Young receivers in important roles
By RONNIE WOODWARD
The Daily Reflector
Saturday, August 11, 2018
There is no question that Trevon Brown is East Carolina’s best receiver, and big production will be needed out of him again for the Pirates to reach their goal of making a bowl game, but opportunity also remains behind Brown.
Brown is a senior and bound to see double-teams and plenty of attention from opposing defenses, which immediately puts receivers Deondre Farrier and Tahj Deans in important roles for the ECU offense.
Behind them, there is a promising duo on the rise in redshirt freshmen Blake Proehl and Leroy Henley — they both sat out last year with injuries — and sophomore and J.H. Rose High School product Mydreon Vines is looking for more catches on the outside. The 6-foot-1, 183-pound Vines did play sparingly as a rookie, partly because of the long-term injuries to Proehl and Henley, and he has been working with the second-team offense during the preseason while getting some looks with the top unit.
“We’ve figured a good rotation for each other and we’ll be able to rotate in games,” Vines said. “We’re really out there pushing guys and all coming out to work on our craft and coming together as a brotherhood.”
The Pirates are high on Proehl, who is looking to settle in quickly as a reliable slot receiver like his dad, Ricky Proehl, was in the NFL and his brother, Austin, for the North Carolina Tar Heels.
ECU receivers coach Keith Gaither said Deans has All-American Athletic Conference talent and that Farrier was a breakout player during spring drills.
Even true freshman Juwan Moody has showed off his speed as a potential impact player.
As Vines referenced, the receivers will likely be in heavy rotation today when East Carolina holds its first of two preseason scrimmages at Dowdy-Ficklen Stadium.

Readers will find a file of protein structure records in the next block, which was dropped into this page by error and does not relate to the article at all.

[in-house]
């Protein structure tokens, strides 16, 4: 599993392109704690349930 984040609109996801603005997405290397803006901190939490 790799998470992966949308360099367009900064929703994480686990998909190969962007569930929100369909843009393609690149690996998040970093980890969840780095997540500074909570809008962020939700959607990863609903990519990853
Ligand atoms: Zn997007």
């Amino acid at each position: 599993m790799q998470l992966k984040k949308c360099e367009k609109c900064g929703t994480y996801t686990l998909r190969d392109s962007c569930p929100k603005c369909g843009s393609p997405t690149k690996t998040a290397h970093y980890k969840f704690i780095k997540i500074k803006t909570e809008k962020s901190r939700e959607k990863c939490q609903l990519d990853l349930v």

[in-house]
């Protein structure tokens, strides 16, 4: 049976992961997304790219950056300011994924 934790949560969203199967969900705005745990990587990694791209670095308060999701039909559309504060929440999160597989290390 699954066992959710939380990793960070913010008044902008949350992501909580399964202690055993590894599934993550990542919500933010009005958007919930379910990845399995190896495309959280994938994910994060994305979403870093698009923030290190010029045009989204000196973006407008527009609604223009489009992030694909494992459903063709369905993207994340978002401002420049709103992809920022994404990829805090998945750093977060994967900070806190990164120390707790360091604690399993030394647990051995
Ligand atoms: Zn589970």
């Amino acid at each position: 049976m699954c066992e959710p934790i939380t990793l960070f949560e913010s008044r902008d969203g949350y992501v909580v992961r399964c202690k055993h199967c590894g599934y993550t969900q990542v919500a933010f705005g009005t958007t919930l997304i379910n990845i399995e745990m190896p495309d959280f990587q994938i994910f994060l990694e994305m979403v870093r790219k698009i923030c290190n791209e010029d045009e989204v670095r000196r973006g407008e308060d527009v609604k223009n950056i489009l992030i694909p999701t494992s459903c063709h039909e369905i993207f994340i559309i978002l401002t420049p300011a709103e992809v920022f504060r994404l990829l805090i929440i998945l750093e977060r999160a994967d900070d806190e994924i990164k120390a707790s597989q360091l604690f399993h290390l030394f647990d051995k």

“We have to push them and put them in situations where they have to strain and be in hard situations,” Gaither said. “It’s going to be hard for them and especially some of those guys who haven’t played a lot of football. That’s my job as the position coach is to push those third and fourth and fifth guys to see what they can do in certain situations, because on Saturdays it is going to be hard.”
The need for secondary production is highlighted by the Pirates not having their second-, third- and fourth-leading receivers from 2017. They were all seniors in Davon Grayson, Quay Johnson and Jimmy Williams.
Big-play potential undoubtedly begins with Brown, a 6-foot-2 outside receiver who was the top pass-catcher a year ago with 60 grabs for 1,069 yards and seven touchdowns. Farrier, who mainly plays in the slot, made 24 receptions for 211 yards and three touchdowns as a sophomore in 2017.
Brown has been one of the more vocal players during practices, especially during scrimmage-style situations or team drills when the offense might miss on an opportunity against ECU’s defense.
“He plays a big part in us learning how to play the receiver position, because once we make a mistake he will come back in and teach us how to run that route or how to stem them or certain stuff like that,” said Vines, who had two receptions as a freshman, of Brown.
Contact Ronnie Woodward at firstname.lastname@example.org, 252-329-9592 and follow @RonnieW11 on Twitter.